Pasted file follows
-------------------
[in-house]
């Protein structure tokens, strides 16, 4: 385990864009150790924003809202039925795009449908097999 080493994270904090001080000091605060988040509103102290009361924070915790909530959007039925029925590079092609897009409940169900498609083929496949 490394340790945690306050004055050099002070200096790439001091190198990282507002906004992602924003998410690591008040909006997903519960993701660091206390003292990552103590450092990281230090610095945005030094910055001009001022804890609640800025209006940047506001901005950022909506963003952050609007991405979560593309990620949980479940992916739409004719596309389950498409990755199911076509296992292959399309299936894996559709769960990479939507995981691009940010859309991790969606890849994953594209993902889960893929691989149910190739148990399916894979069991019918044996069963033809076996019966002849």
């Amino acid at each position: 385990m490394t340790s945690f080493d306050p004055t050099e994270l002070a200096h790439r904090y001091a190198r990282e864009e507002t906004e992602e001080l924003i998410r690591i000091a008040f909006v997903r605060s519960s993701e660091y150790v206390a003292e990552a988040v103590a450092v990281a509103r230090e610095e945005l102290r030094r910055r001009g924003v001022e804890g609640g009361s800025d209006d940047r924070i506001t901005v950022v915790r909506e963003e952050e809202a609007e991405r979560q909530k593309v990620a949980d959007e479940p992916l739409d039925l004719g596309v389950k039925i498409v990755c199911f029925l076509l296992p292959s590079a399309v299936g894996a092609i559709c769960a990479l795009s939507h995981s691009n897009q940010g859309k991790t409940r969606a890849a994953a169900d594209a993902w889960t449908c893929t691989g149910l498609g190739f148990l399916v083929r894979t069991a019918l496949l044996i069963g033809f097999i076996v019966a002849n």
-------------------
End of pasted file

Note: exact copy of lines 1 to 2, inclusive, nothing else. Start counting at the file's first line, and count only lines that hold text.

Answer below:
[in-house]
């Protein structure tokens, strides 16, 4: 385990864009150790924003809202039925795009449908097999 080493994270904090001080000091605060988040509103102290009361924070915790909530959007039925029925590079092609897009409940169900498609083929496949 490394340790945690306050004055050099002070200096790439001091190198990282507002906004992602924003998410690591008040909006997903519960993701660091206390003292990552103590450092990281230090610095945005030094910055001009001022804890609640800025209006940047506001901005950022909506963003952050609007991405979560593309990620949980479940992916739409004719596309389950498409990755199911076509296992292959399309299936894996559709769960990479939507995981691009940010859309991790969606890849994953594209993902889960893929691989149910190739148990399916894979069991019918044996069963033809076996019966002849």